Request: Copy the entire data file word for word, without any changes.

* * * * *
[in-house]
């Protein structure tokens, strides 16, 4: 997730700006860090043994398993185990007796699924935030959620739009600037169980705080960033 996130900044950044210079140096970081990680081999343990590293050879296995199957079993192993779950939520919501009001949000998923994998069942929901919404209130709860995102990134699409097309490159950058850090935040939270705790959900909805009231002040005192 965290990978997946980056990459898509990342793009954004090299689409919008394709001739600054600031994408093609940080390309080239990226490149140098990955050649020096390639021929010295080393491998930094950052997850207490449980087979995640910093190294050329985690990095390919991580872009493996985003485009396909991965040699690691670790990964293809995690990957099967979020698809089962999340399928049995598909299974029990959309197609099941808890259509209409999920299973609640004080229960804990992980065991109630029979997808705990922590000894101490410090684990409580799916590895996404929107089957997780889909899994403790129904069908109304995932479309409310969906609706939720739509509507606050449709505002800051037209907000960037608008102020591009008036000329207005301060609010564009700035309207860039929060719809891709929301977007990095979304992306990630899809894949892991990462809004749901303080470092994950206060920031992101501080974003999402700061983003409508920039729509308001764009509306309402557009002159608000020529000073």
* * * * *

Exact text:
[in-house]
């Protein structure tokens, strides 16, 4: 997730700006860090043994398993185990007796699924935030959620739009600037169980705080960033 996130900044950044210079140096970081990680081999343990590293050879296995199957079993192993779950939520919501009001949000998923994998069942929901919404209130709860995102990134699409097309490159950058850090935040939270705790959900909805009231002040005192 965290990978997946980056990459898509990342793009954004090299689409919008394709001739600054600031994408093609940080390309080239990226490149140098990955050649020096390639021929010295080393491998930094950052997850207490449980087979995640910093190294050329985690990095390919991580872009493996985003485009396909991965040699690691670790990964293809995690990957099967979020698809089962999340399928049995598909299974029990959309197609099941808890259509209409999920299973609640004080229960804990992980065991109630029979997808705990922590000894101490410090684990409580799916590895996404929107089957997780889909899994403790129904069908109304995932479309409310969906609706939720739509509507606050449709505002800051037209907000960037608008102020591009008036000329207005301060609010564009700035309207860039929060719809891709929301977007990095979304992306990630899809894949892991990462809004749901303080470092994950206060920031992101501080974003999402700061983003409508920039729509308001764009509306309402557009002159608000020529000073």